Review: Benelli's TnT125 minibike brings a squirty flower to a balloon animal fight
Since the Honda Grom launched, and took the world by storm (thanks in no small part to the terrific Grom Escape video by our friends Zack and Ari at Motorcyclist magazine), and Kawasaki followed with the Z125, urban streets of the mid noughteens have been flooded with large men on miniature bikes.
Why are these things so popular? I'd suppose it's a combination of things. It's fun to work a throttle with your shoulder and elbow in the knowledge that there's bugger-all scary power behind it. There's silly giggles to be had banging around the backstreets on a street-legal clown bike. And they're cheap as chips, so why the heck not?
In fact, I'm probably being way too cynical about the weenie-bike movement. There's nothing wrong with people having good, old-fashioned giggly fun on motorbikes. I just can't pretend I've ever been the target market. So, with my cards firmly on the table, let's take a look at the latest entry to the field: the Benelli Tnt125.
Designed in Italy, built in China like the BN302, the TnT125 is aimed squarely at the Honda and Kawasaki efforts, and designed to bludgeon them on power, specifications, looks and price tag.
Where the Grom makes a piddling 9.6 horsepower and the Z125 embarrasses itself with just 9.5, the TnT125 flexes on these fools with a gushing torrent of 11 proud ponies, achieved by a higher-revving, single cylinder, 125 cc engine. Mind you, if you're really keeping score, the power advantage does get gobbled up by its heavier, 121 kg (267 lb) kerb weight.
It's got combined braking, and an approachable 780 mm seat height in between the Grom's super-low 760 mm and the Z125's 805 mm. Where the others use comedy-rated 30 and 31 mm forks, the TnT gives you fat 41 mm bouncers that do the job nicely. And if badassery counts for anything in this category, give me the Benelli's double-barreled shotgun exhaust, funky trellis frame and Henry J. Waternoose headlight over the anonymous Japanese designs on the other two any day of the week.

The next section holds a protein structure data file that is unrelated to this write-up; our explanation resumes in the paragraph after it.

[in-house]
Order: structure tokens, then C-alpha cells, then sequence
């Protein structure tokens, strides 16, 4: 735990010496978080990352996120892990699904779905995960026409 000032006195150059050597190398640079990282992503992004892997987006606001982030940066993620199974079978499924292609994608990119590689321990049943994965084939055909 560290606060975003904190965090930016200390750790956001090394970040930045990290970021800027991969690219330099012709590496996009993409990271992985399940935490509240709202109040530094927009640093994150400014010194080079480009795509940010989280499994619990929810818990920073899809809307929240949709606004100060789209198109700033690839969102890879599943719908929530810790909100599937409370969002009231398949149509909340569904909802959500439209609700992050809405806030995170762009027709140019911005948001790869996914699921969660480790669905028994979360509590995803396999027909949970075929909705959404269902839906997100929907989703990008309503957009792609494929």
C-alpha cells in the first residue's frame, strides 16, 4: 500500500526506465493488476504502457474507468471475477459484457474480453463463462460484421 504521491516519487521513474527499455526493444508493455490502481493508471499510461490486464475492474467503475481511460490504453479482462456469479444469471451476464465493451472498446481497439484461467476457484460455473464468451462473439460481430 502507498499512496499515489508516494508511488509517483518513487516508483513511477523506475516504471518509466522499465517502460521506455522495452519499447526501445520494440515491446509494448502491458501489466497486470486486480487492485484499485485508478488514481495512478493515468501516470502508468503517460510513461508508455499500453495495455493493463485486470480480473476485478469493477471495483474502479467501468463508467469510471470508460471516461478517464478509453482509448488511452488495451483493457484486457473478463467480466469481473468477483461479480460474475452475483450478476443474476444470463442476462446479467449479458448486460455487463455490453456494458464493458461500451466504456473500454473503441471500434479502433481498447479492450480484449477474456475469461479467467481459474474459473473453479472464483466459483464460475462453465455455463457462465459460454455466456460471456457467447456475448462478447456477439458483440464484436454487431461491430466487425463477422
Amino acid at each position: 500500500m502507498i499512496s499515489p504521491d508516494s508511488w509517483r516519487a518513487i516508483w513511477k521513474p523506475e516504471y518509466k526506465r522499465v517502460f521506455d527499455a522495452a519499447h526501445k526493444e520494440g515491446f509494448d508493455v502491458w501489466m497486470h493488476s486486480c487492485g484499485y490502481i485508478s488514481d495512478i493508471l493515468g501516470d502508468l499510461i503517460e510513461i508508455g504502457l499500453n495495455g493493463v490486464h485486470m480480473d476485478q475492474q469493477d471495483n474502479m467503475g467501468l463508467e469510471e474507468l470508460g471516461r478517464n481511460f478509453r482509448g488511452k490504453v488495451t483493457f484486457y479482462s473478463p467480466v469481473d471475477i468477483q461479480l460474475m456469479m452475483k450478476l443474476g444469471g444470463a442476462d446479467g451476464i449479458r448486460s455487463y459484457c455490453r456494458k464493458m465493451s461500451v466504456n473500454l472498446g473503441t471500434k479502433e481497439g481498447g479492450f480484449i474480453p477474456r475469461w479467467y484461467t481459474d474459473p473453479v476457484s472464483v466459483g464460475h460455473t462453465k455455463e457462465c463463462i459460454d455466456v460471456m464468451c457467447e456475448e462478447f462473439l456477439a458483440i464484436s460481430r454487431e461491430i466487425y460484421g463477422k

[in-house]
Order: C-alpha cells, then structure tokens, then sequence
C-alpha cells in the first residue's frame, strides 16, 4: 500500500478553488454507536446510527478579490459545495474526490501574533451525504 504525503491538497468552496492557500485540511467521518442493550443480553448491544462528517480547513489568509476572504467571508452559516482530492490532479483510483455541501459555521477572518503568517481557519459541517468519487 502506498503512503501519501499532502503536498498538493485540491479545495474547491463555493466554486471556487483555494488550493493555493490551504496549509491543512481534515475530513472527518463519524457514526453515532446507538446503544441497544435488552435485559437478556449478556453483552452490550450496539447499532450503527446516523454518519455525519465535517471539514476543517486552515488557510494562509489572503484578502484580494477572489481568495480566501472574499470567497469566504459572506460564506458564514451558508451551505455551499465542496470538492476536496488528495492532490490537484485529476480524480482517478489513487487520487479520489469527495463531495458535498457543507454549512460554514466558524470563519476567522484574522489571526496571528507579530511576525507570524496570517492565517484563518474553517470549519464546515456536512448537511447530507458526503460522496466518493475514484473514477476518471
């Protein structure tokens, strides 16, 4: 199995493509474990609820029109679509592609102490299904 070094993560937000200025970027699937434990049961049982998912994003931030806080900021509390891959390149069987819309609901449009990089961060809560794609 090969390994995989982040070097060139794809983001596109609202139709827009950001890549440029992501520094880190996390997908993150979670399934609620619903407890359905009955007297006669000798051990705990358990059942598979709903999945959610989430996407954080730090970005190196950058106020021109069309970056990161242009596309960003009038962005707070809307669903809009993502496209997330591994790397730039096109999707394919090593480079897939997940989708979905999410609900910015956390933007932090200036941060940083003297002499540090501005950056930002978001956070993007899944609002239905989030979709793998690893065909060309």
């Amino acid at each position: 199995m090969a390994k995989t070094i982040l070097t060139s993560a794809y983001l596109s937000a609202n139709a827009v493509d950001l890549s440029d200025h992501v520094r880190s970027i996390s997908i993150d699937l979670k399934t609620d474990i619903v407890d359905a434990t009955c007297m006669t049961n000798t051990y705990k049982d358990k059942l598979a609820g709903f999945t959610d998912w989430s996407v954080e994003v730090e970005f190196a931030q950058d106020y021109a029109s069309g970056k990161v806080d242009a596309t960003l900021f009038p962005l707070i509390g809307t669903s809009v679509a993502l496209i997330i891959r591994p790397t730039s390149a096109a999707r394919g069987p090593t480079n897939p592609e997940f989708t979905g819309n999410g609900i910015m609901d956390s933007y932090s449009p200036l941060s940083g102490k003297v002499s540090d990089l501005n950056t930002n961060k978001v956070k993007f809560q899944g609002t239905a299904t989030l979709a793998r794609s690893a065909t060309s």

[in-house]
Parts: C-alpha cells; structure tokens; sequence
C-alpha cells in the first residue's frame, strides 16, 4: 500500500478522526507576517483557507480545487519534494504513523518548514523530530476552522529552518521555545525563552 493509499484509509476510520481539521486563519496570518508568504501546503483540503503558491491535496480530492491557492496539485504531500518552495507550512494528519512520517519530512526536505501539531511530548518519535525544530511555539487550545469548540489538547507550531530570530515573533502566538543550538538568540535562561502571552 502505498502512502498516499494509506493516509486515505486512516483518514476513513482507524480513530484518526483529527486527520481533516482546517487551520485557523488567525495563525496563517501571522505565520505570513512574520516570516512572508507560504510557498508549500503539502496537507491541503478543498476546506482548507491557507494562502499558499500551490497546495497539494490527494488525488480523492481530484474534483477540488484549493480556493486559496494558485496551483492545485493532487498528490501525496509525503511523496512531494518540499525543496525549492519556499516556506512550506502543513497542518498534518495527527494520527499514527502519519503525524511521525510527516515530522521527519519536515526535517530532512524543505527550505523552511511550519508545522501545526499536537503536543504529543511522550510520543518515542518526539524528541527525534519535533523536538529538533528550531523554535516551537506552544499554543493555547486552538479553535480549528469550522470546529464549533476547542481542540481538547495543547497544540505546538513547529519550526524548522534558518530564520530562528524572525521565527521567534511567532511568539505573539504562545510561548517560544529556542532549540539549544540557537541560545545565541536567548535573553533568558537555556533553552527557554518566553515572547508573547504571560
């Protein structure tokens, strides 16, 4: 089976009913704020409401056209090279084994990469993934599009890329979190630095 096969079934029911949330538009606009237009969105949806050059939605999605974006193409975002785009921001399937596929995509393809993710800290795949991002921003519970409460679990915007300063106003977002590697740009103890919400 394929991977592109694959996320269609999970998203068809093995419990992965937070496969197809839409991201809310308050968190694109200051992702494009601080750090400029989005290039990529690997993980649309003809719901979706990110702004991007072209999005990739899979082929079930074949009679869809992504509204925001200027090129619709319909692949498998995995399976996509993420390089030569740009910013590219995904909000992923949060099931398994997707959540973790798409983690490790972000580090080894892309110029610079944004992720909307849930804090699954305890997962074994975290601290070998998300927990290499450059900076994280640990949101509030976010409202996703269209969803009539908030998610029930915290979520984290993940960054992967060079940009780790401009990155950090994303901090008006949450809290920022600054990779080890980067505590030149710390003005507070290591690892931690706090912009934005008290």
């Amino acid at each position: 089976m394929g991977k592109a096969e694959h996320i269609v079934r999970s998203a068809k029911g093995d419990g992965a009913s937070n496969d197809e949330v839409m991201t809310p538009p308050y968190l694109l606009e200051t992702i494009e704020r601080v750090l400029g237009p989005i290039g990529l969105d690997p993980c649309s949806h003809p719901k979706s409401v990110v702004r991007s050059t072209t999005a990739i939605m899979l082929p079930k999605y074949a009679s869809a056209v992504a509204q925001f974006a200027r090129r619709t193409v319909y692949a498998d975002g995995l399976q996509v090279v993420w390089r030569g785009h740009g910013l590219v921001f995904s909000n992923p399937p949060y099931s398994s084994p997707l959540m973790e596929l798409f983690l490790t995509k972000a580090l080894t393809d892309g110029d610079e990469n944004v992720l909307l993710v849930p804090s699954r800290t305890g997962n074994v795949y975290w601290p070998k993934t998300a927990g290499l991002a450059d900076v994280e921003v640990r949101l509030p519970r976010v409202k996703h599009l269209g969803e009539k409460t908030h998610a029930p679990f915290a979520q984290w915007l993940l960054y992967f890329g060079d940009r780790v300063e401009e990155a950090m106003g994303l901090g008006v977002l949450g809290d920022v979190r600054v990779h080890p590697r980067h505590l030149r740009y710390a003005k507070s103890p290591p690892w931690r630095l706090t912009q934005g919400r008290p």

Of course, maybe badassery is counter to the point here, and perhaps Benelli should have fitted a honky horn with a rubber squeezey-bulb and a basket on the handlebars to play up the "kooky, zany hijinks" aspect of these things. I don't know. Ask a millennial.
For the Australian press launch, we were treated to a day on the TnT125 at the T.U.K.E. go kart track in South Morang, outside Melbourne. An excellent setting for what AMCN's Kel Buckley dubbed the TnT TT, as a bunch of journo goons and a couple of card-carrying nutbags from the Benelli Australia team lined up for an afternoon of full-contact tomfoolery.
Rubbing is racing, they say, and there was plenty of rubbing going on, riders elbowing each other out of the way for prime corner entry points, grabbing the backs of pants for a bit of extra straight-line acceleration, and lunging for each other's kill switches at any opportunity. It was a hoot.